The United States closed on Tuesday a momentous chapter in its racial history, the original sin of this country. The jury has found former police officer Derek Chauvin guilty of three counts of murder for the death of African American George Floyd in a brutal detention on May 25 in Minneapolis. The tragedy, which occurred in broad daylight and videotaped by passersby, circled the globe and sparked a global mobilization against racism, making this more than a trial of a man and more than a verdict . In a country with few sentences to the security forces, for many activists, this could become a turning point in the long history of police brutality against blacks.
As soon as the sentence was read, the screams of euphoria began next to the court and at the crossroads today known as “George Floyd Square”, the place where Chauvin killed him. The tension and protests in the streets have marked this process that has had the United States in suspense and the deliberations have lasted less than could be expected.
The jury, made up of seven women and five men of different races, only required 10 hours between Monday and Tuesday to reach a unanimous decision. The harshness of the images, the nine minutes of Floyd’s agony under the knee of an impassive agent, have played a major role in this process and in the global stupor generated.
On May 25, a patrol went to a store in the south of the city for the notice that a customer had paid for his tobacco with a false 20 dollar bill. It was Floyd, still in a car parked in front of the store. To overcome his initial resistance, Chauvin pinned him to the ground along with two other agents and then this fatal trance took place. Chauvin’s knee clenched the neck of a black man who was no longer moving, who claimed he could not breathe and then appeared dead without Chauvin taking the pressure off or heeding the complaints of helpless and bewildered passers-by.
The police officer was charged with reckless murder in the second degree, murder in the second degree (implies intention in the moment, but not premeditation) and murder in the third degree (defined in Minnesota as that committed by someone who, although not seeking the objective to kill, he causes death by acting dangerously, with a “depraved mentality” and without care for human life). He has been found guilty of all three crimes and can serve up to 40 years in prison in the case of murder in the second degree, although for someone without a criminal record, as is his case, the most common penalties are around 12 years and half. The Chauvin’s sentence, now in the hands of Judge Peter Cahill, may take weeks or months to be known.
During three weeks of trial, by the court of Hennepin County, where the city of Minneapolis is located, some of them have paraded among the 45 witnesses. “Use common sense, believe what your eyes saw, you’ve seen what you’ve seen,” said prosecutor Steve Schleicher. This process, he stressed, “is not against the police, it is a process in favor of the police.” His two companions are also awaiting trial, albeit for minor offenses. All were fired from the body after the incident.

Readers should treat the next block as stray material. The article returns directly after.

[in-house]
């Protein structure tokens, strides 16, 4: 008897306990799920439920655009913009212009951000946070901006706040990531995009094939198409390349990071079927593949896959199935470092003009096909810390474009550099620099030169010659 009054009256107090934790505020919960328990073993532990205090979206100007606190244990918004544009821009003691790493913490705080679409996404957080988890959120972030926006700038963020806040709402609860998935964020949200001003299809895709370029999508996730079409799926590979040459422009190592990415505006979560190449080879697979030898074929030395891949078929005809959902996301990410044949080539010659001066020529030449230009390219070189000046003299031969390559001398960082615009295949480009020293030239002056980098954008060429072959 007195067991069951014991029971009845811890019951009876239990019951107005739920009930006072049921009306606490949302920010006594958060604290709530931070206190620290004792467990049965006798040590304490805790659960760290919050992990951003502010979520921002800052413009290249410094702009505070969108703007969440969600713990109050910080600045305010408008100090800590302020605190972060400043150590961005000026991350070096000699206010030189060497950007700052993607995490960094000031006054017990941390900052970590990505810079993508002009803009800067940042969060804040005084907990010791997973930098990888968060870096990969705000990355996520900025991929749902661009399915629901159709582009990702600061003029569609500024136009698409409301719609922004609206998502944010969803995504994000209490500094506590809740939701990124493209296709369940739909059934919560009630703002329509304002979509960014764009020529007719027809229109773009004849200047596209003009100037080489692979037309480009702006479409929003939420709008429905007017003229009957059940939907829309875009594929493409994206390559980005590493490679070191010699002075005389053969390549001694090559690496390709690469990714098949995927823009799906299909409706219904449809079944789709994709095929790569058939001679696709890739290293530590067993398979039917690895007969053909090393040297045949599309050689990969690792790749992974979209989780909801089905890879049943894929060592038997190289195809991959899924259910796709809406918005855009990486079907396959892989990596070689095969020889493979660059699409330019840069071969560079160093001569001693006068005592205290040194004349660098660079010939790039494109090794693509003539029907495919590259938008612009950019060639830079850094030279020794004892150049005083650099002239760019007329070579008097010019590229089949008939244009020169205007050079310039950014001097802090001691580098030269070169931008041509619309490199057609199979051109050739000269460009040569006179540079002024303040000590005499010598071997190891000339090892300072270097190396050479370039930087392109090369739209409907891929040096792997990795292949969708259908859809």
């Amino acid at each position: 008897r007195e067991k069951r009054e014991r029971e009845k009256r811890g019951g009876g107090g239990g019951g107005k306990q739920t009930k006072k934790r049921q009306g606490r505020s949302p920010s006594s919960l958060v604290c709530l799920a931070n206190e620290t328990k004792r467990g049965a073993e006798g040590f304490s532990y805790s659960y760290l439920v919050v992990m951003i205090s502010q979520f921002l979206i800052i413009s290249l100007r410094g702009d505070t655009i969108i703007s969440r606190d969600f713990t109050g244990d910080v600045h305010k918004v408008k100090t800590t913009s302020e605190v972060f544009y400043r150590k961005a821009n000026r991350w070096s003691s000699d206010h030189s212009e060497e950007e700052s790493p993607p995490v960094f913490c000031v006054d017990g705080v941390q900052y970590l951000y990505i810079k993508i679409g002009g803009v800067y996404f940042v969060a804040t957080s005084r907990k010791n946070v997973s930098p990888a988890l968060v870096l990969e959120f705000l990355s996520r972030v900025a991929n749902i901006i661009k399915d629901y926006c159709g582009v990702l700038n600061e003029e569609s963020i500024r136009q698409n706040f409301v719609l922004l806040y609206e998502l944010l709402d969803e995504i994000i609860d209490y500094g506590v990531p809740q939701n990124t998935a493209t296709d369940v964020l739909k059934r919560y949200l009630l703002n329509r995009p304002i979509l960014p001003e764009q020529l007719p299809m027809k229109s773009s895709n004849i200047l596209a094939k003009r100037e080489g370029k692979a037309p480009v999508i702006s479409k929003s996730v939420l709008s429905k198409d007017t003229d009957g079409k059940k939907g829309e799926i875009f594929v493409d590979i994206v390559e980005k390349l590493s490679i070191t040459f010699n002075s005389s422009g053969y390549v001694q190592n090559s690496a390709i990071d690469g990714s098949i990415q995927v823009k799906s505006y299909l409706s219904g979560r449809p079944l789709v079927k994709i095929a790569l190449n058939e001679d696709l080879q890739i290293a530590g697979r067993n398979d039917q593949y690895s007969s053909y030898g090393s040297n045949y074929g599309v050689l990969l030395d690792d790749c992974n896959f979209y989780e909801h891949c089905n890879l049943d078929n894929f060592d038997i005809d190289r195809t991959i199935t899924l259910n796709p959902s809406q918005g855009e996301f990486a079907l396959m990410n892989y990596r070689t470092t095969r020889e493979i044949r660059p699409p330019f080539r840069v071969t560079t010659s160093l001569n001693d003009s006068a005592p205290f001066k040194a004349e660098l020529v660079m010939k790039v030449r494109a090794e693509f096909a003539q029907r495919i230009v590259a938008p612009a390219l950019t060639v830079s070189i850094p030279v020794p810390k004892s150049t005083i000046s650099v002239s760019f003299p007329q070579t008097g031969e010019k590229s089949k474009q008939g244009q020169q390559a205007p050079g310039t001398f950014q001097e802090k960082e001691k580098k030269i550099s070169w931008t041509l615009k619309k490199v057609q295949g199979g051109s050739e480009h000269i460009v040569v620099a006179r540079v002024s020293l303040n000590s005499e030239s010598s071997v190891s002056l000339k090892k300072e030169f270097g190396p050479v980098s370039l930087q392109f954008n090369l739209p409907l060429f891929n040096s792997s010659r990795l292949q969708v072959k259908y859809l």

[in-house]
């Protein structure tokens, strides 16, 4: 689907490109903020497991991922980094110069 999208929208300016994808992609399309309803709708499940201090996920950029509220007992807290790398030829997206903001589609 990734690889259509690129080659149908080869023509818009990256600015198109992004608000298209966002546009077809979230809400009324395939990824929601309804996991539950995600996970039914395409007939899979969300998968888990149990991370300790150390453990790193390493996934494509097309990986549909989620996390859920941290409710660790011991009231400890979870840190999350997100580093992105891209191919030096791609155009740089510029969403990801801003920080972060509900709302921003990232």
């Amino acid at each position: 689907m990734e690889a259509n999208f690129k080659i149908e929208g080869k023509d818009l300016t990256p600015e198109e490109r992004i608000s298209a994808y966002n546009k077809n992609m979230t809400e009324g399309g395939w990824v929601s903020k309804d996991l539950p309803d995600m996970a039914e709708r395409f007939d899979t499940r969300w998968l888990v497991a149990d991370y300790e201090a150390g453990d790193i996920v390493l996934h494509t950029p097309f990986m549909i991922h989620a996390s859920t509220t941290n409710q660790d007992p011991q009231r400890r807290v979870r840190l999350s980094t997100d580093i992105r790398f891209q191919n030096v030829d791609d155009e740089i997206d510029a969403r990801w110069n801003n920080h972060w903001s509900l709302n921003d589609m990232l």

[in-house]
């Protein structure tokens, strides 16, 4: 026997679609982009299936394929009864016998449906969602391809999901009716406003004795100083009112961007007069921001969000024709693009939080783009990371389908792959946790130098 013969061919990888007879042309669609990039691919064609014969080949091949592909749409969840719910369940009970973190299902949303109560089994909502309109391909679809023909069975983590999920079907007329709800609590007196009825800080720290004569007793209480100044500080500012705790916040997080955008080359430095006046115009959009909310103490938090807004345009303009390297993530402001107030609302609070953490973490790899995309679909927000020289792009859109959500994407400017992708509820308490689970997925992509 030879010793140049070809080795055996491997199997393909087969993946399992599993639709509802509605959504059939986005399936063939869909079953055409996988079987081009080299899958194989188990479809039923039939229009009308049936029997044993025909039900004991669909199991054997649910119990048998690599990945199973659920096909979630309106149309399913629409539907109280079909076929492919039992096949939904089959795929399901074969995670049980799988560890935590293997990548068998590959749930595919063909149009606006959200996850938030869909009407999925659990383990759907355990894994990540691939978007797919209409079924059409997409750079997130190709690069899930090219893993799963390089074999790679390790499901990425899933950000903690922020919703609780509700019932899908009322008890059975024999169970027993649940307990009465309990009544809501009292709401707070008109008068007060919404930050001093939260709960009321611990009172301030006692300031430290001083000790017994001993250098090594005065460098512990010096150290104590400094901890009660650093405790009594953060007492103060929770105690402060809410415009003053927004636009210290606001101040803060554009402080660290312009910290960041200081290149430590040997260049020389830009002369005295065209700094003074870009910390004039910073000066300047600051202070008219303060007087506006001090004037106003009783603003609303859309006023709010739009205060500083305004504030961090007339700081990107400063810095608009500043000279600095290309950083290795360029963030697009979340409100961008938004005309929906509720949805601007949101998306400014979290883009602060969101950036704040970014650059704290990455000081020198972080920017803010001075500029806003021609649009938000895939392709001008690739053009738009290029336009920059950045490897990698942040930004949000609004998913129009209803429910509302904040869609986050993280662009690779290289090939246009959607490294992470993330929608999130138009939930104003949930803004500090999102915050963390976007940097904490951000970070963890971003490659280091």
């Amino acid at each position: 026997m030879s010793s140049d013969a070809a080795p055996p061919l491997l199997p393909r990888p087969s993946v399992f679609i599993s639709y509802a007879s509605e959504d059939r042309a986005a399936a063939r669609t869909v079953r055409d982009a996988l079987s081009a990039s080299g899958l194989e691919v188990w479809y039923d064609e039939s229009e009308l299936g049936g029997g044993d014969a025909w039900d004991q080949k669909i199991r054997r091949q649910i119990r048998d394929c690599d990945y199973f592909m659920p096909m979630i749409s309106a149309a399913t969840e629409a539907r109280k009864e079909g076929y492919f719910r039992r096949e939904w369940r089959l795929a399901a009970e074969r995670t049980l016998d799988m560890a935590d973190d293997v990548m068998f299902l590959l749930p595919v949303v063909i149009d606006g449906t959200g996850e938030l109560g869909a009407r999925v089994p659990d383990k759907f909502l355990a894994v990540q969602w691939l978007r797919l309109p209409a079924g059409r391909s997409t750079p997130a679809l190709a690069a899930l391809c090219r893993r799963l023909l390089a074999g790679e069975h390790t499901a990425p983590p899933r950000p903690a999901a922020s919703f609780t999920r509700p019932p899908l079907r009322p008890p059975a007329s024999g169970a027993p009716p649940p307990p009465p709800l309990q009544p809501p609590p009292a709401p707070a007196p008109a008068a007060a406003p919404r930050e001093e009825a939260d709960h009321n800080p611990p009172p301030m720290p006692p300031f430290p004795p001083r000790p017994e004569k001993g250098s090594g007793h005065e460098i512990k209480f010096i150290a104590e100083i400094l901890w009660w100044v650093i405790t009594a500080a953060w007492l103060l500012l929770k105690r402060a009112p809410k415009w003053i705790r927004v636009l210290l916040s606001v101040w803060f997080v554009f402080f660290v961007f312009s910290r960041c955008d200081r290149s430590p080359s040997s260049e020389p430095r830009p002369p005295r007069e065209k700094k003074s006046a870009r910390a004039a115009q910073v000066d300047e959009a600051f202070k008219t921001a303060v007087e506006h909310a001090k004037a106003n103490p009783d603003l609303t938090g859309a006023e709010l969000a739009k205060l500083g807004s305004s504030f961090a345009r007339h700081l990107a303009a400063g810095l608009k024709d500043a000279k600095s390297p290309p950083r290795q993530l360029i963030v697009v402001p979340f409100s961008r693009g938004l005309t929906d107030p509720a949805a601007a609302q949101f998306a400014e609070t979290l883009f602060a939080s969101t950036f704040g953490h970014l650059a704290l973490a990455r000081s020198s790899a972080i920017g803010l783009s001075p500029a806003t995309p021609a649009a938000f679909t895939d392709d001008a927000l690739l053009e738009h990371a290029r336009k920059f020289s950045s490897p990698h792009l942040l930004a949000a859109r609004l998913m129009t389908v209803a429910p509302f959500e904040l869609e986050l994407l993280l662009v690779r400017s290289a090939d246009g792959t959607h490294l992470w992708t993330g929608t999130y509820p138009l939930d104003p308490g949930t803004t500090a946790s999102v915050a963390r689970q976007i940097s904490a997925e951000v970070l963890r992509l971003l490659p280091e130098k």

The ‘Floyd Affair’ sparked the largest wave of anti-racism protests in the United States since the assassination of Martin Luther King and sparked a true national catharsis. Companies and institutions, even the Pentagon itself, made a new examination of conscience on the racial burden of their symbols and the glorification of the emblems of the Confederate and slave-owning America.
This time it was not a prominent man from the community who was killed, nor was it a notable civil rights leader who was killed. George Floyd was a man with a complicated life, with a prison past that he tried to overcome with religion and a present with drug problems, but precisely that raised a deeper conversation, because his marriage illustrates the situation of daily vulnerability faced by the black detainees, versus white suspects, and recalled the odds that an African American has over a white to end up on the margins of society and die in an arrest.
It is rare for a court to convict a police officer in the line of duty. A decision of the Supreme Court of 1967 established the violations of law on the part of the forces of order, when they are carried out “in good faith”, in an operation, they enjoy “qualified immunity”. In 2015, the same court specified that this dispensation excludes the violation of “clearly established statutory and constitutional rights”, but the wording served as a drain for cases that today are remembered with indignation. Rodney King has been remembered these days, one of the first abuses that the world can see with its own eyes. One night in 1991, the police arrested King, who was drunk, and gave him a brutal and incomprehensible beating. The subsequent acquittal of the officers sparked another wave of protests.
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